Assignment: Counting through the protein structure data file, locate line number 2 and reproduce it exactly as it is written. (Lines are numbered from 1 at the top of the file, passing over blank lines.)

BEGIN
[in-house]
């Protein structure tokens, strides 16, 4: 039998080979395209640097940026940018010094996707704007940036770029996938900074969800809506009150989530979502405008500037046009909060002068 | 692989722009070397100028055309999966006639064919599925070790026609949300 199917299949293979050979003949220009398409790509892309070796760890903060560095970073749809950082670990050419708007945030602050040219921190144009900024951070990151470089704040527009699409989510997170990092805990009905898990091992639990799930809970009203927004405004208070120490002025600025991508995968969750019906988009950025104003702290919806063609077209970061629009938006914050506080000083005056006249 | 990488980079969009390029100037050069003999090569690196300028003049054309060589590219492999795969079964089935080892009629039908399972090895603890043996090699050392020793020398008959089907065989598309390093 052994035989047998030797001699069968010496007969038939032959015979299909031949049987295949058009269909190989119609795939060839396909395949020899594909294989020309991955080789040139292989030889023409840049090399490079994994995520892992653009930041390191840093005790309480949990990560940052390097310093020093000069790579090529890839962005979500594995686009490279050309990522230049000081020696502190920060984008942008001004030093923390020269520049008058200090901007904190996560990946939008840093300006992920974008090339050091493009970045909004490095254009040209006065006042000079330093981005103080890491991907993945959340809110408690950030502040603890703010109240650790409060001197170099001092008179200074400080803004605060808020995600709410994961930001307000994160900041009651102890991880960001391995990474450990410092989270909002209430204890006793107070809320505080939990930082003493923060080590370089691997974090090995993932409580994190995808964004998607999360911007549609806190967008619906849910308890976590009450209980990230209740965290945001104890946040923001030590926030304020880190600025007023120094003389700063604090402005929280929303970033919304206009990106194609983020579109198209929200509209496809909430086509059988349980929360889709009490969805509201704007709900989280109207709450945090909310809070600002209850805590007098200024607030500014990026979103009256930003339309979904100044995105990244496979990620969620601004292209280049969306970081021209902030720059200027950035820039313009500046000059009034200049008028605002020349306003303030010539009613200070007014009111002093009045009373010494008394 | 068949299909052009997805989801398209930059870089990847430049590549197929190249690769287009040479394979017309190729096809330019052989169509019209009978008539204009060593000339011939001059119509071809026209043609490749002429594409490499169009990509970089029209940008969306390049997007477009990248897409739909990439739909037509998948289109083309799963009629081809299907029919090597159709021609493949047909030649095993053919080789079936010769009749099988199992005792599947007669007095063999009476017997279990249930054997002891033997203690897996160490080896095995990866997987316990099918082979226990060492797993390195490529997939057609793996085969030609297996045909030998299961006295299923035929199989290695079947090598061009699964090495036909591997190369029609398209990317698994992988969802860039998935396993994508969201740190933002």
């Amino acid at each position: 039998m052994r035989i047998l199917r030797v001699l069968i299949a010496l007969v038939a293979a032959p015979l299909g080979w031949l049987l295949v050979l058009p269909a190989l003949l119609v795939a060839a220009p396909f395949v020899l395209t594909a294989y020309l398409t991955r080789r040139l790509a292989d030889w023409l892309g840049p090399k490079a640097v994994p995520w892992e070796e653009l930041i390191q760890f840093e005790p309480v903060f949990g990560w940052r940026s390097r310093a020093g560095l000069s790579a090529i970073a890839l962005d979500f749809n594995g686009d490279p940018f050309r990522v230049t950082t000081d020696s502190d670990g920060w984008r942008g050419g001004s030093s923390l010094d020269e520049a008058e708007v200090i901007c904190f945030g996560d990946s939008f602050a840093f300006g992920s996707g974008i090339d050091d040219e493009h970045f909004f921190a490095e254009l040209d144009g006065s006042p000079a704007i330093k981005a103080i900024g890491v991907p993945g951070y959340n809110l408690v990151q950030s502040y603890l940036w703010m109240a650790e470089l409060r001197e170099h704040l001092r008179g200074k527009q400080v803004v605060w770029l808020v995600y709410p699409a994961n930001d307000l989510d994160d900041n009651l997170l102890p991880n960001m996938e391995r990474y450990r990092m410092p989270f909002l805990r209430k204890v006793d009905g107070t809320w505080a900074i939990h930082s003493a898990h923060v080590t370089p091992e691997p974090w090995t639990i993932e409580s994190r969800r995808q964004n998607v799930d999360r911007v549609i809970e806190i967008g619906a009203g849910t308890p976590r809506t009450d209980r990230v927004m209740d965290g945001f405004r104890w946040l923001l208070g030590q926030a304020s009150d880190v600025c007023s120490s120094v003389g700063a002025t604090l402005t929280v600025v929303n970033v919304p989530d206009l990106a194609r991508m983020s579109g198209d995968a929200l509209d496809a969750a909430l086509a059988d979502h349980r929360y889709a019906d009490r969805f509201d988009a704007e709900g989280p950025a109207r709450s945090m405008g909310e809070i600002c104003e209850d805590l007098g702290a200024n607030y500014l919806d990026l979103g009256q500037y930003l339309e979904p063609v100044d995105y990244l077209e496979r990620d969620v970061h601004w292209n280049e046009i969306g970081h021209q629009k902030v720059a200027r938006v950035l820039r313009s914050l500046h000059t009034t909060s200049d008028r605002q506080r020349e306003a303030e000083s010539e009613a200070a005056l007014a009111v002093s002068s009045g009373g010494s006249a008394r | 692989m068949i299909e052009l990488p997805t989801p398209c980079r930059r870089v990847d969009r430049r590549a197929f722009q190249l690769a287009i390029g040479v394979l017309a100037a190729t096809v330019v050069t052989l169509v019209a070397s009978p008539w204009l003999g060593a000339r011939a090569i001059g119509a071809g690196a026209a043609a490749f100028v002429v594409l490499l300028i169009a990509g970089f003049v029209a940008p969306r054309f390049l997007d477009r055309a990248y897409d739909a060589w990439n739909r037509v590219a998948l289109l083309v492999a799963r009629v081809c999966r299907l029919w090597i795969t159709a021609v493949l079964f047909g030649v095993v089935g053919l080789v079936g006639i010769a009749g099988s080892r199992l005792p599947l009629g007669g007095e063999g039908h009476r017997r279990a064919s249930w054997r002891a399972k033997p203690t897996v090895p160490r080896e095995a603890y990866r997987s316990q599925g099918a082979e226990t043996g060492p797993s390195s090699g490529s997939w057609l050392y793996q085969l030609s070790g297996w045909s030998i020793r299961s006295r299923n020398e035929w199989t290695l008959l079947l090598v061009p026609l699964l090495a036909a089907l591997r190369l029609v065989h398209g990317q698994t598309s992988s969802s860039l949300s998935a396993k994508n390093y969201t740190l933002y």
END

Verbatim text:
């Protein structure tokens, strides 16, 4: 039998080979395209640097940026940018010094996707704007940036770029996938900074969800809506009150989530979502405008500037046009909060002068 | 692989722009070397100028055309999966006639064919599925070790026609949300 199917299949293979050979003949220009398409790509892309070796760890903060560095970073749809950082670990050419708007945030602050040219921190144009900024951070990151470089704040527009699409989510997170990092805990009905898990091992639990799930809970009203927004405004208070120490002025600025991508995968969750019906988009950025104003702290919806063609077209970061629009938006914050506080000083005056006249 | 990488980079969009390029100037050069003999090569690196300028003049054309060589590219492999795969079964089935080892009629039908399972090895603890043996090699050392020793020398008959089907065989598309390093 052994035989047998030797001699069968010496007969038939032959015979299909031949049987295949058009269909190989119609795939060839396909395949020899594909294989020309991955080789040139292989030889023409840049090399490079994994995520892992653009930041390191840093005790309480949990990560940052390097310093020093000069790579090529890839962005979500594995686009490279050309990522230049000081020696502190920060984008942008001004030093923390020269520049008058200090901007904190996560990946939008840093300006992920974008090339050091493009970045909004490095254009040209006065006042000079330093981005103080890491991907993945959340809110408690950030502040603890703010109240650790409060001197170099001092008179200074400080803004605060808020995600709410994961930001307000994160900041009651102890991880960001391995990474450990410092989270909002209430204890006793107070809320505080939990930082003493923060080590370089691997974090090995993932409580994190995808964004998607999360911007549609806190967008619906849910308890976590009450209980990230209740965290945001104890946040923001030590926030304020880190600025007023120094003389700063604090402005929280929303970033919304206009990106194609983020579109198209929200509209496809909430086509059988349980929360889709009490969805509201704007709900989280109207709450945090909310809070600002209850805590007098200024607030500014990026979103009256930003339309979904100044995105990244496979990620969620601004292209280049969306970081021209902030720059200027950035820039313009500046000059009034200049008028605002020349306003303030010539009613200070007014009111002093009045009373010494008394 | 068949299909052009997805989801398209930059870089990847430049590549197929190249690769287009040479394979017309190729096809330019052989169509019209009978008539204009060593000339011939001059119509071809026209043609490749002429594409490499169009990509970089029209940008969306390049997007477009990248897409739909990439739909037509998948289109083309799963009629081809299907029919090597159709021609493949047909030649095993053919080789079936010769009749099988199992005792599947007669007095063999009476017997279990249930054997002891033997203690897996160490080896095995990866997987316990099918082979226990060492797993390195490529997939057609793996085969030609297996045909030998299961006295299923035929199989290695079947090598061009699964090495036909591997190369029609398209990317698994992988969802860039998935396993994508969201740190933002």